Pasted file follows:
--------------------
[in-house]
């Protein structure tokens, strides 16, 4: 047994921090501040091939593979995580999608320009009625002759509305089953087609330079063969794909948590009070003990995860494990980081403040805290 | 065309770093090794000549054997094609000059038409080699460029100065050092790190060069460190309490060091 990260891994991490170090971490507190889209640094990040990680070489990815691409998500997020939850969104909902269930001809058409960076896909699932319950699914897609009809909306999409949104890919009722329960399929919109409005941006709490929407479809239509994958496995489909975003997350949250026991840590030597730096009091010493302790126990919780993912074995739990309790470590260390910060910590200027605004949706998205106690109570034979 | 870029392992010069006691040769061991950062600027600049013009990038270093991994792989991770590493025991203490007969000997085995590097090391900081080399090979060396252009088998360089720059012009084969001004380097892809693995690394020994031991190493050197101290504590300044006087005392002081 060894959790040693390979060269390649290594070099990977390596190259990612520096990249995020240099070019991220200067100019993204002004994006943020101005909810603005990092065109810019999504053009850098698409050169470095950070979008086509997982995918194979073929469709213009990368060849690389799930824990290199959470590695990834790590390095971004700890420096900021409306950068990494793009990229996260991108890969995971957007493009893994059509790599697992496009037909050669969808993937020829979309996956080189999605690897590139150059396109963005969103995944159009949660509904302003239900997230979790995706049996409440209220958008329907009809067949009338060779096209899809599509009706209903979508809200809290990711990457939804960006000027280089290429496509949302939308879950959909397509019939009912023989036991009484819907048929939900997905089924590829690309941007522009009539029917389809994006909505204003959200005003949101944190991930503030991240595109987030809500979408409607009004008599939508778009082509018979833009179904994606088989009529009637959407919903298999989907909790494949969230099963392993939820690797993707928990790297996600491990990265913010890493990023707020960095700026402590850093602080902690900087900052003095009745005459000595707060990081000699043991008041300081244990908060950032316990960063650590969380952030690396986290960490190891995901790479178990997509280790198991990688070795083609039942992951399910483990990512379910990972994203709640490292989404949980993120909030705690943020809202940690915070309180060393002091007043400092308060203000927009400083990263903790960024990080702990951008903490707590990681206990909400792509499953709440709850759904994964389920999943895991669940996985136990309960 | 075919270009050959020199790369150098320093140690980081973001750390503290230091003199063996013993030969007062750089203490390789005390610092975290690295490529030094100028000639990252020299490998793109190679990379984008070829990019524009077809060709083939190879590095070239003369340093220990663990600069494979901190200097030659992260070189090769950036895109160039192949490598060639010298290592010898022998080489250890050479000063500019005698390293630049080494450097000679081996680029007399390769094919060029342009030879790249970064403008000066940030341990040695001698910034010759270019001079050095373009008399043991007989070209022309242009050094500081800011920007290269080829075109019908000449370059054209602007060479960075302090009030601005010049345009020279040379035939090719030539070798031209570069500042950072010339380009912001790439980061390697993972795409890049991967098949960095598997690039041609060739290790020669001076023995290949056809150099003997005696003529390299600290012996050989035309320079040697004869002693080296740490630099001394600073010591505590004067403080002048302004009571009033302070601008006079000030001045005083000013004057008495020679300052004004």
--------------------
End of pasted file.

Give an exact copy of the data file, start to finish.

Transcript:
[in-house]
């Protein structure tokens, strides 16, 4: 047994921090501040091939593979995580999608320009009625002759509305089953087609330079063969794909948590009070003990995860494990980081403040805290 | 065309770093090794000549054997094609000059038409080699460029100065050092790190060069460190309490060091 990260891994991490170090971490507190889209640094990040990680070489990815691409998500997020939850969104909902269930001809058409960076896909699932319950699914897609009809909306999409949104890919009722329960399929919109409005941006709490929407479809239509994958496995489909975003997350949250026991840590030597730096009091010493302790126990919780993912074995739990309790470590260390910060910590200027605004949706998205106690109570034979 | 870029392992010069006691040769061991950062600027600049013009990038270093991994792989991770590493025991203490007969000997085995590097090391900081080399090979060396252009088998360089720059012009084969001004380097892809693995690394020994031991190493050197101290504590300044006087005392002081 060894959790040693390979060269390649290594070099990977390596190259990612520096990249995020240099070019991220200067100019993204002004994006943020101005909810603005990092065109810019999504053009850098698409050169470095950070979008086509997982995918194979073929469709213009990368060849690389799930824990290199959470590695990834790590390095971004700890420096900021409306950068990494793009990229996260991108890969995971957007493009893994059509790599697992496009037909050669969808993937020829979309996956080189999605690897590139150059396109963005969103995944159009949660509904302003239900997230979790995706049996409440209220958008329907009809067949009338060779096209899809599509009706209903979508809200809290990711990457939804960006000027280089290429496509949302939308879950959909397509019939009912023989036991009484819907048929939900997905089924590829690309941007522009009539029917389809994006909505204003959200005003949101944190991930503030991240595109987030809500979408409607009004008599939508778009082509018979833009179904994606088989009529009637959407919903298999989907909790494949969230099963392993939820690797993707928990790297996600491990990265913010890493990023707020960095700026402590850093602080902690900087900052003095009745005459000595707060990081000699043991008041300081244990908060950032316990960063650590969380952030690396986290960490190891995901790479178990997509280790198991990688070795083609039942992951399910483990990512379910990972994203709640490292989404949980993120909030705690943020809202940690915070309180060393002091007043400092308060203000927009400083990263903790960024990080702990951008903490707590990681206990909400792509499953709440709850759904994964389920999943895991669940996985136990309960 | 075919270009050959020199790369150098320093140690980081973001750390503290230091003199063996013993030969007062750089203490390789005390610092975290690295490529030094100028000639990252020299490998793109190679990379984008070829990019524009077809060709083939190879590095070239003369340093220990663990600069494979901190200097030659992260070189090769950036895109160039192949490598060639010298290592010898022998080489250890050479000063500019005698390293630049080494450097000679081996680029007399390769094919060029342009030879790249970064403008000066940030341990040695001698910034010759270019001079050095373009008399043991007989070209022309242009050094500081800011920007290269080829075109019908000449370059054209602007060479960075302090009030601005010049345009020279040379035939090719030539070798031209570069500042950072010339380009912001790439980061390697993972795409890049991967098949960095598997690039041609060739290790020669001076023995290949056809150099003997005696003529390299600290012996050989035309320079040697004869002693080296740490630099001394600073010591505590004067403080002048302004009571009033302070601008006079000030001045005083000013004057008495020679300052004004």